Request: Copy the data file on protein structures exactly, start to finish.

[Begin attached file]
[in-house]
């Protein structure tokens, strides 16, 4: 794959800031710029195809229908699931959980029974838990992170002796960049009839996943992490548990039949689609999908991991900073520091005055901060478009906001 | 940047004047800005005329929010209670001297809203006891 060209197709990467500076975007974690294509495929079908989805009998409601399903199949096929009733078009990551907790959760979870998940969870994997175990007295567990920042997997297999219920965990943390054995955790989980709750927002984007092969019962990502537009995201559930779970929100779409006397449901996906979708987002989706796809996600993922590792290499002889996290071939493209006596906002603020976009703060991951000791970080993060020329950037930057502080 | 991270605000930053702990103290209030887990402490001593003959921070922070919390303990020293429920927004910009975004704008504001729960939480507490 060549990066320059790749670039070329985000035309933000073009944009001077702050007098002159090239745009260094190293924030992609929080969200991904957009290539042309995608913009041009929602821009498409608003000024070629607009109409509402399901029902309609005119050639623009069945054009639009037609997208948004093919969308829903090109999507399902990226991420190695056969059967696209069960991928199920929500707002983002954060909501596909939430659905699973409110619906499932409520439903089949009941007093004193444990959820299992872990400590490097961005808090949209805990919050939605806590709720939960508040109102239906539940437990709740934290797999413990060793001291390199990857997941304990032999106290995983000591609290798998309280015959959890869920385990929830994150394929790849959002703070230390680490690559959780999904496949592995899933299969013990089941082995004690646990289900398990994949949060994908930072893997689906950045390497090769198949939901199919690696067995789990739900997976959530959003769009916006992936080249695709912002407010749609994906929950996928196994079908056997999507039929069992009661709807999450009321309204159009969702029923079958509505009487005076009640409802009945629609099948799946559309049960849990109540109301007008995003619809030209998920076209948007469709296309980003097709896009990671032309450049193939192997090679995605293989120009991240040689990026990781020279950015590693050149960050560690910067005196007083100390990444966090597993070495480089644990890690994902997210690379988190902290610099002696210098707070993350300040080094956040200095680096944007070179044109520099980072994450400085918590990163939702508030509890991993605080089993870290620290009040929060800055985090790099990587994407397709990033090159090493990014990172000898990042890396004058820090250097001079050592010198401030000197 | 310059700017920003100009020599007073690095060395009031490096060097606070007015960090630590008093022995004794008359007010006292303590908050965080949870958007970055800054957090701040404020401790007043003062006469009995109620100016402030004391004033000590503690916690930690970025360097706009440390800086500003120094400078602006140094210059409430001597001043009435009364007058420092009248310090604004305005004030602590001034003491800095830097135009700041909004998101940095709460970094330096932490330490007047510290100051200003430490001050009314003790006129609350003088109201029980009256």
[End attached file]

[in-house]
């Protein structure tokens, strides 16, 4: 794959800031710029195809229908699931959980029974838990992170002796960049009839996943992490548990039949689609999908991991900073520091005055901060478009906001 | 940047004047800005005329929010209670001297809203006891 060209197709990467500076975007974690294509495929079908989805009998409601399903199949096929009733078009990551907790959760979870998940969870994997175990007295567990920042997997297999219920965990943390054995955790989980709750927002984007092969019962990502537009995201559930779970929100779409006397449901996906979708987002989706796809996600993922590792290499002889996290071939493209006596906002603020976009703060991951000791970080993060020329950037930057502080 | 991270605000930053702990103290209030887990402490001593003959921070922070919390303990020293429920927004910009975004704008504001729960939480507490 060549990066320059790749670039070329985000035309933000073009944009001077702050007098002159090239745009260094190293924030992609929080969200991904957009290539042309995608913009041009929602821009498409608003000024070629607009109409509402399901029902309609005119050639623009069945054009639009037609997208948004093919969308829903090109999507399902990226991420190695056969059967696209069960991928199920929500707002983002954060909501596909939430659905699973409110619906499932409520439903089949009941007093004193444990959820299992872990400590490097961005808090949209805990919050939605806590709720939960508040109102239906539940437990709740934290797999413990060793001291390199990857997941304990032999106290995983000591609290798998309280015959959890869920385990929830994150394929790849959002703070230390680490690559959780999904496949592995899933299969013990089941082995004690646990289900398990994949949060994908930072893997689906950045390497090769198949939901199919690696067995789990739900997976959530959003769009916006992936080249695709912002407010749609994906929950996928196994079908056997999507039929069992009661709807999450009321309204159009969702029923079958509505009487005076009640409802009945629609099948799946559309049960849990109540109301007008995003619809030209998920076209948007469709296309980003097709896009990671032309450049193939192997090679995605293989120009991240040689990026990781020279950015590693050149960050560690910067005196007083100390990444966090597993070495480089644990890690994902997210690379988190902290610099002696210098707070993350300040080094956040200095680096944007070179044109520099980072994450400085918590990163939702508030509890991993605080089993870290620290009040929060800055985090790099990587994407397709990033090159090493990014990172000898990042890396004058820090250097001079050592010198401030000197 | 310059700017920003100009020599007073690095060395009031490096060097606070007015960090630590008093022995004794008359007010006292303590908050965080949870958007970055800054957090701040404020401790007043003062006469009995109620100016402030004391004033000590503690916690930690970025360097706009440390800086500003120094400078602006140094210059409430001597001043009435009364007058420092009248310090604004305005004030602590001034003491800095830097135009700041909004998101940095709460970094330096932490330490007047510290100051200003430490001050009314003790006129609350003088109201029980009256």